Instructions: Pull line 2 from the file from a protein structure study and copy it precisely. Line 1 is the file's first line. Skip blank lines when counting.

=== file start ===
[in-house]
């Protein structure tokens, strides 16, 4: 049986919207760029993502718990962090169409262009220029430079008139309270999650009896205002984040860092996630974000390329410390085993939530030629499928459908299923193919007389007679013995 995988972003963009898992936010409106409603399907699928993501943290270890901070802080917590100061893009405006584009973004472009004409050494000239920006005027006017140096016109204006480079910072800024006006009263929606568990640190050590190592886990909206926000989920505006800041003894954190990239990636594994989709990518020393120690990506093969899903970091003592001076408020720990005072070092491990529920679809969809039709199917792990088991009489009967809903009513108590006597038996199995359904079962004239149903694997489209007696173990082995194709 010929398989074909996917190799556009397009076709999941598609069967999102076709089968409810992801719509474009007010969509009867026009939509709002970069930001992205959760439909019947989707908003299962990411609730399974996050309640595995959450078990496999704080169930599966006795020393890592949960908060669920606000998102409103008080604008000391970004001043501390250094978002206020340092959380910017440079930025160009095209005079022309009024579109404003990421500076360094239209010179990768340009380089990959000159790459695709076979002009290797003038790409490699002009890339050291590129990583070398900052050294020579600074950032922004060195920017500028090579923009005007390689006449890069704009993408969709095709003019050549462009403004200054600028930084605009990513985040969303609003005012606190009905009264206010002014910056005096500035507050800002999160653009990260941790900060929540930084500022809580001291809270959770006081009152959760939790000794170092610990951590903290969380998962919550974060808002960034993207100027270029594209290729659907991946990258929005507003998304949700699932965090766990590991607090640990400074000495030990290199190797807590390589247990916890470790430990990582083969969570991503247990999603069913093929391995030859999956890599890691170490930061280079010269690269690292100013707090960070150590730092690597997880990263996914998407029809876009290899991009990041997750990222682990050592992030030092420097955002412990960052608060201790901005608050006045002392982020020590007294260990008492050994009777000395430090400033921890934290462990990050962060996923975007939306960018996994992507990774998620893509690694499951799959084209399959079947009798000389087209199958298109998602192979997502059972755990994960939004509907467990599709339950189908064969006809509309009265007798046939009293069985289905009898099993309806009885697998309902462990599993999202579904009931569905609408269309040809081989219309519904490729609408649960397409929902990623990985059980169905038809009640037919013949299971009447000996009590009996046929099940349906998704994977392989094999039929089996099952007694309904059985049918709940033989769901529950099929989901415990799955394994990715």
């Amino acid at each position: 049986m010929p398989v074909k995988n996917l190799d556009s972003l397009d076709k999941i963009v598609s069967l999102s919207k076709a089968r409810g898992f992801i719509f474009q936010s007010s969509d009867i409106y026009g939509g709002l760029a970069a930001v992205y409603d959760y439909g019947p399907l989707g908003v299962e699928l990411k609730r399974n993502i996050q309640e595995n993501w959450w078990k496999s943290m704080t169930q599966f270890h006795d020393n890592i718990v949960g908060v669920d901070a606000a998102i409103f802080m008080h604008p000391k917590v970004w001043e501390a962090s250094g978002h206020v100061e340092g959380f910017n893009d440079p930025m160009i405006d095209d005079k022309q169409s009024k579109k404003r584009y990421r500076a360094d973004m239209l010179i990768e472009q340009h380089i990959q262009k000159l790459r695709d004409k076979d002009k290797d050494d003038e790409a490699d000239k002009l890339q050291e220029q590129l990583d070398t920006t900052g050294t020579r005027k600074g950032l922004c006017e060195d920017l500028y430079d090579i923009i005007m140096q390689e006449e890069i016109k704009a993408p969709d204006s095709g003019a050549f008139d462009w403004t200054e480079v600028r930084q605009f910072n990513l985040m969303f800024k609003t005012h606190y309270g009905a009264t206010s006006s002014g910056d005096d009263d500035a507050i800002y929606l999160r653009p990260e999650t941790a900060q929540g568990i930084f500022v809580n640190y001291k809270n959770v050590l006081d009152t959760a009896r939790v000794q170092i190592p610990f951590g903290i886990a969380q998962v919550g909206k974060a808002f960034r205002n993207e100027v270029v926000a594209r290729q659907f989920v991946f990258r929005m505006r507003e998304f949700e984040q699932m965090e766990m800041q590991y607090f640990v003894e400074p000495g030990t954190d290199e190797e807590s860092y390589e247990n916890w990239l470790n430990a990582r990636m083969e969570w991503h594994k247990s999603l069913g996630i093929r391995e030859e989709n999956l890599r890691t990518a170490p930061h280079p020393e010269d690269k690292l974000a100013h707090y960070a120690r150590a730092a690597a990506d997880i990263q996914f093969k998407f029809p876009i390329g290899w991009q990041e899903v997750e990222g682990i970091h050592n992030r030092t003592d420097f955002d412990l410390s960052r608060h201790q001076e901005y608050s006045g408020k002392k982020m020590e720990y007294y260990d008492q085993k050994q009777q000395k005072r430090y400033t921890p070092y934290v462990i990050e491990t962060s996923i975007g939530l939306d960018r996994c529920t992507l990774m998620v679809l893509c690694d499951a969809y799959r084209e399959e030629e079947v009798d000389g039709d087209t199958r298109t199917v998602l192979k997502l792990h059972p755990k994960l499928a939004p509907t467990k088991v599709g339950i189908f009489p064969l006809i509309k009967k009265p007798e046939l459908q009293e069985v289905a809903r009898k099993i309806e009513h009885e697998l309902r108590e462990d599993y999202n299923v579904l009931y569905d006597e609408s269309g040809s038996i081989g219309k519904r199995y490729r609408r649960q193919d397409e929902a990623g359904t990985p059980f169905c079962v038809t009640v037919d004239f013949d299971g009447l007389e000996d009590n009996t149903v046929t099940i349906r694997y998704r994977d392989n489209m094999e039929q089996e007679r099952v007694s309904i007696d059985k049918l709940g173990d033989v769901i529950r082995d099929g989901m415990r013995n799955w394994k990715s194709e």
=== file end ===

């Protein structure tokens, strides 16, 4: 049986919207760029993502718990962090169409262009220029430079008139309270999650009896205002984040860092996630974000390329410390085993939530030629499928459908299923193919007389007679013995 995988972003963009898992936010409106409603399907699928993501943290270890901070802080917590100061893009405006584009973004472009004409050494000239920006005027006017140096016109204006480079910072800024006006009263929606568990640190050590190592886990909206926000989920505006800041003894954190990239990636594994989709990518020393120690990506093969899903970091003592001076408020720990005072070092491990529920679809969809039709199917792990088991009489009967809903009513108590006597038996199995359904079962004239149903694997489209007696173990082995194709 010929398989074909996917190799556009397009076709999941598609069967999102076709089968409810992801719509474009007010969509009867026009939509709002970069930001992205959760439909019947989707908003299962990411609730399974996050309640595995959450078990496999704080169930599966006795020393890592949960908060669920606000998102409103008080604008000391970004001043501390250094978002206020340092959380910017440079930025160009095209005079022309009024579109404003990421500076360094239209010179990768340009380089990959000159790459695709076979002009290797003038790409490699002009890339050291590129990583070398900052050294020579600074950032922004060195920017500028090579923009005007390689006449890069704009993408969709095709003019050549462009403004200054600028930084605009990513985040969303609003005012606190009905009264206010002014910056005096500035507050800002999160653009990260941790900060929540930084500022809580001291809270959770006081009152959760939790000794170092610990951590903290969380998962919550974060808002960034993207100027270029594209290729659907991946990258929005507003998304949700699932965090766990590991607090640990400074000495030990290199190797807590390589247990916890470790430990990582083969969570991503247990999603069913093929391995030859999956890599890691170490930061280079010269690269690292100013707090960070150590730092690597997880990263996914998407029809876009290899991009990041997750990222682990050592992030030092420097955002412990960052608060201790901005608050006045002392982020020590007294260990008492050994009777000395430090400033921890934290462990990050962060996923975007939306960018996994992507990774998620893509690694499951799959084209399959079947009798000389087209199958298109998602192979997502059972755990994960939004509907467990599709339950189908064969006809509309009265007798046939009293069985289905009898099993309806009885697998309902462990599993999202579904009931569905609408269309040809081989219309519904490729609408649960397409929902990623990985059980169905038809009640037919013949299971009447000996009590009996046929099940349906998704994977392989094999039929089996099952007694309904059985049918709940033989769901529950099929989901415990799955394994990715």